(make.info)Remaking Makefiles

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How Makefiles Are Remade

   Sometimes makefiles can be remade from other files, such as RCS or
SCCS files.  If a makefile can be remade from other files, you probably
want `make' to get an up-to-date version of the makefile to read in.

   To this end, after reading in all makefiles, `make' will consider
each as a goal target and attempt to update it.  If a makefile has a
rule which says how to update it (found either in that very makefile or
in another one) or if an implicit rule applies to it (Note: Using
Implicit Rules.), it will be updated if necessary.
After all makefiles have been checked, if any have actually been
changed, `make' starts with a clean slate and reads all the makefiles
over again.  (It will also attempt to update each of them over again,
but normally this will not change them again, since they are already up
to date.)

   If the makefiles specify a double-colon rule to remake a file with
commands but no dependencies, that file will always be remade (*note
Double-Colon::.).  In the case of makefiles, a makefile that has a
double-colon rule with commands but no dependencies will be remade every
time `make' is run, and then again after `make' starts over and reads
the makefiles in again.  This would cause an infinite loop: `make'
would constantly remake the makefile, and never do anything else.  So,
to avoid this, `make' will *not* attempt to remake makefiles which are
specified as double-colon targets but have no dependencies.

   If you do not specify any makefiles to be read with `-f' or `--file'
options, `make' will try the default makefile names; Note: What Name to
Give Your Makefile..  Unlike makefiles explicitly
requested with `-f' or `--file' options, `make' is not certain that
these makefiles should exist.  However, if a default makefile does not
exist but can be created by running `make' rules, you probably want the
rules to be run so that the makefile can be used.

   Therefore, if none of the default makefiles exists, `make' will try
to make each of them in the same order in which they are searched for
(Note: What Name to Give Your Makefile.) until it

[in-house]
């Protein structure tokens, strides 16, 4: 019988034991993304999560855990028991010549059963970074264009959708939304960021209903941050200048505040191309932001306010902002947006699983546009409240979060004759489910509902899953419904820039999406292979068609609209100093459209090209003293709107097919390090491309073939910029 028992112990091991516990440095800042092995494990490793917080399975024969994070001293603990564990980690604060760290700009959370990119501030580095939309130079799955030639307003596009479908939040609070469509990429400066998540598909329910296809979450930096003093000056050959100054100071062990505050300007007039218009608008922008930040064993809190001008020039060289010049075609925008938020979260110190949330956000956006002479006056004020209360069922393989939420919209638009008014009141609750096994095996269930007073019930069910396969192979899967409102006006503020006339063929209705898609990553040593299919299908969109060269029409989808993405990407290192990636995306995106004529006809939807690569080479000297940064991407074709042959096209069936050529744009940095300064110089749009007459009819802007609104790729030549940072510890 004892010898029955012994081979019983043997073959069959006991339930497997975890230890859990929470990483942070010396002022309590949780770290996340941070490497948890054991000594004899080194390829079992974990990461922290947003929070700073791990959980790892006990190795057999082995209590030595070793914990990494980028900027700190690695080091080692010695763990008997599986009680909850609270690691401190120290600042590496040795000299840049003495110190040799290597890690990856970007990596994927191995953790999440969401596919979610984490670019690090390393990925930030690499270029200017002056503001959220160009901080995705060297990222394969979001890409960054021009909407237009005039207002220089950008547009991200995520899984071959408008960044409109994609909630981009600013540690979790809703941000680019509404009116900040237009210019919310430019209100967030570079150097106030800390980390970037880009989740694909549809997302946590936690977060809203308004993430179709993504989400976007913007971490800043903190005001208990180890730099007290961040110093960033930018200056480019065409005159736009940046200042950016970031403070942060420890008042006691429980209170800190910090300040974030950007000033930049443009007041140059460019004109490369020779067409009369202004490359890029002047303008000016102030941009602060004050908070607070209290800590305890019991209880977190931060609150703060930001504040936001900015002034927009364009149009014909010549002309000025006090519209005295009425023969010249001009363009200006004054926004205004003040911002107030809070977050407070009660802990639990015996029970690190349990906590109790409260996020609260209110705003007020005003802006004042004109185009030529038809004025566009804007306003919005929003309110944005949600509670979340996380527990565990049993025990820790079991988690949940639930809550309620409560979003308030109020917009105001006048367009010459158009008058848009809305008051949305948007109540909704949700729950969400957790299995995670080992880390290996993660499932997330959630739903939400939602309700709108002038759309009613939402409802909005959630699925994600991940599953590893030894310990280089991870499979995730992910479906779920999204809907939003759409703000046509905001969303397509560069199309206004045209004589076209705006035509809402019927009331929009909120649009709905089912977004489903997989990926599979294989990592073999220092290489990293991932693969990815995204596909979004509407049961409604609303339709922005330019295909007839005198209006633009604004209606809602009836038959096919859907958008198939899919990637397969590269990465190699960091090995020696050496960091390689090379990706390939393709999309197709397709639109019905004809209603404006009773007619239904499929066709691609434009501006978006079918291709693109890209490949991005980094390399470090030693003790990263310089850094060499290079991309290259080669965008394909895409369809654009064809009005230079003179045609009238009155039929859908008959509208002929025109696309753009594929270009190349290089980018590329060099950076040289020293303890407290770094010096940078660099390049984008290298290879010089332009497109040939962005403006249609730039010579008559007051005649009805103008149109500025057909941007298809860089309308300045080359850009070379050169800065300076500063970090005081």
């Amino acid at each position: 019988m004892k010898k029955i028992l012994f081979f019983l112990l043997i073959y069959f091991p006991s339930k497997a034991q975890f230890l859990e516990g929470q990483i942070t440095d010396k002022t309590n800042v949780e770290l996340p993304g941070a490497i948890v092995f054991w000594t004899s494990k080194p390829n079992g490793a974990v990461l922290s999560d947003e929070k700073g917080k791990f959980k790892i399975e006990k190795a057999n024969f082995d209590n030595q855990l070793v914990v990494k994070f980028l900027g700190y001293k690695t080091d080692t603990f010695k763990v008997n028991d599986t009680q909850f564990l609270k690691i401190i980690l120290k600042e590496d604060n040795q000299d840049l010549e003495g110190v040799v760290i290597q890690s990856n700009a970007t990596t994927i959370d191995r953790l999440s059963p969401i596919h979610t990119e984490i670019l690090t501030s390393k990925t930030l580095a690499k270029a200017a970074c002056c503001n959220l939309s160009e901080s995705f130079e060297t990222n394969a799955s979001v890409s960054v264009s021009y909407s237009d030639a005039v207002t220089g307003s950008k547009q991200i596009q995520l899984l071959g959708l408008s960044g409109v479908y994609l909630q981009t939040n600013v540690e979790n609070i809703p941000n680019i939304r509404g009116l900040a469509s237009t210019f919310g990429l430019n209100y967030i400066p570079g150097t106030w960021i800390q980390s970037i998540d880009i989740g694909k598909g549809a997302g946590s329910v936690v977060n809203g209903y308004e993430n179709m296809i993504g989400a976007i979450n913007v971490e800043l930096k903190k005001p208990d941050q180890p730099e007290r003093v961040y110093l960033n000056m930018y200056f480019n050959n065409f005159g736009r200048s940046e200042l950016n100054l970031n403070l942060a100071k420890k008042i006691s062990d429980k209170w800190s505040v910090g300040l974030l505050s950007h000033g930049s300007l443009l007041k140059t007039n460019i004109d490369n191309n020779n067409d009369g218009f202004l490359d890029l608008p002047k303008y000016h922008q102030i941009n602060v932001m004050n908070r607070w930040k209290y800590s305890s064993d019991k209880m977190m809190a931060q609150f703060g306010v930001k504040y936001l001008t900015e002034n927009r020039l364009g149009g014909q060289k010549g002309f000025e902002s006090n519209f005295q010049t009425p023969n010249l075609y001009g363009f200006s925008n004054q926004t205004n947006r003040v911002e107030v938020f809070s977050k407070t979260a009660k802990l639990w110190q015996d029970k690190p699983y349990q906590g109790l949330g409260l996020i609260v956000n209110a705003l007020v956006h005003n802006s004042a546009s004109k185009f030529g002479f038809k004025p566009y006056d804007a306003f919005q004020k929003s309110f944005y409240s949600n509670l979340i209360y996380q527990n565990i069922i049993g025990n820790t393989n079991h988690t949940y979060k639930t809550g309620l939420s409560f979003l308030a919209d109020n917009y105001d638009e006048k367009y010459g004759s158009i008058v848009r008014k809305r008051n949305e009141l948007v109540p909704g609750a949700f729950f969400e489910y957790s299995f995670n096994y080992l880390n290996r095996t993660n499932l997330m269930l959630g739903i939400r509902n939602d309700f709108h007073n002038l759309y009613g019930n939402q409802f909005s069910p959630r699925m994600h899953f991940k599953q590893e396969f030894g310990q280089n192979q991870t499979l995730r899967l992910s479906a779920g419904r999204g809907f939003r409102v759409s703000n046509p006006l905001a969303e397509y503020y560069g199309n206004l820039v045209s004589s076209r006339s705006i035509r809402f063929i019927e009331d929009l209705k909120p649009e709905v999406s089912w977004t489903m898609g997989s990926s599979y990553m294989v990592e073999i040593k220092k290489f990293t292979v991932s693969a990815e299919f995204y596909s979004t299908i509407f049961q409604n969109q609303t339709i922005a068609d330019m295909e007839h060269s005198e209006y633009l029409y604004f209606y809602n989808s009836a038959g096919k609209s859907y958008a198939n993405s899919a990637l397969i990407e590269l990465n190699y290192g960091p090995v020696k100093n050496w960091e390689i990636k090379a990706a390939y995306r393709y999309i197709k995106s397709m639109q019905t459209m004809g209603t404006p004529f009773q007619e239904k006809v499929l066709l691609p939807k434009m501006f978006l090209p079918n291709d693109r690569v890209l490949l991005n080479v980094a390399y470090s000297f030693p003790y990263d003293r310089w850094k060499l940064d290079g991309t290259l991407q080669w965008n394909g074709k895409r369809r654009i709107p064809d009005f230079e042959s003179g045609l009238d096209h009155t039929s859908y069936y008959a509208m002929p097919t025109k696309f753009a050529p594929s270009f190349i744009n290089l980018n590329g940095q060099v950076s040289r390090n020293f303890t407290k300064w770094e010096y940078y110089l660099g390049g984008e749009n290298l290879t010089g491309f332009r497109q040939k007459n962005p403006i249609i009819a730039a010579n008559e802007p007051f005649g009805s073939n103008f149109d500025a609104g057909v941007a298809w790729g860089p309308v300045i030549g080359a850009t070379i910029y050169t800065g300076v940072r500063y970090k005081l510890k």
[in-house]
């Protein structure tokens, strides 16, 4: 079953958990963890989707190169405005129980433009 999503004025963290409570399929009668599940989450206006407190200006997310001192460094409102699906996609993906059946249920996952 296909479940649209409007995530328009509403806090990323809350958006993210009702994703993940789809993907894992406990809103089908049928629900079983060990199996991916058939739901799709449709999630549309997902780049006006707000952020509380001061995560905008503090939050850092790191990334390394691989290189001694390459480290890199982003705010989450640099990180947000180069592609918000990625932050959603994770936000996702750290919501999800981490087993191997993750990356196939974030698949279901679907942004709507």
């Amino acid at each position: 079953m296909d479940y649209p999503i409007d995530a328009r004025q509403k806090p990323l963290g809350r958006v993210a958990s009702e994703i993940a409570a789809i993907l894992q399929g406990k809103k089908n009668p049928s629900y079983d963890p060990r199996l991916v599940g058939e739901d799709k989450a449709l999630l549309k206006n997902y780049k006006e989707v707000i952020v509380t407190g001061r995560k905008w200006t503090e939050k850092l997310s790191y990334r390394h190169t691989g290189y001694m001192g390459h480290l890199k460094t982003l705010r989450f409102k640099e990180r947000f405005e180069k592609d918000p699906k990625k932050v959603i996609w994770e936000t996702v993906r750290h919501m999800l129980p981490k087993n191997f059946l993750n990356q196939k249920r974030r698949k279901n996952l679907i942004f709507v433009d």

succeeds in making one, or it runs out of names to try.  Note that it
is not an error if `make' cannot find or make any makefile; a makefile
is not always necessary.

   When you use the `-t' or `--touch' option (Note: Instead of
Executing the Commands.), you would not want to
use an out-of-date makefile to decide which targets to touch.  So the
`-t' option has no effect on updating makefiles; they are really
updated even if `-t' is specified.  Likewise, `-q' (or `--question')
and `-n' (or `--just-print') do not prevent updating of makefiles,
because an out-of-date makefile would result in the wrong output for
other targets.  Thus, `make -f mfile -n foo' will update `mfile', read
it in, and then print the commands to update `foo' and its dependencies
without running them.  The commands printed for `foo' will be those
specified in the updated contents of `mfile'.

   However, on occasion you might actually wish to prevent updating of
even the makefiles.  You can do this by specifying the makefiles as
goals in the command line as well as specifying them as makefiles.
When the makefile name is specified explicitly as a goal, the options
`-t' and so on do apply to them.

   Thus, `make -f mfile -n mfile foo' would read the makefile `mfile',
print the commands needed to update it without actually running them,
and then print the commands needed to update `foo' without running
them.  The commands for `foo' will be those specified by the existing
contents of `mfile'.

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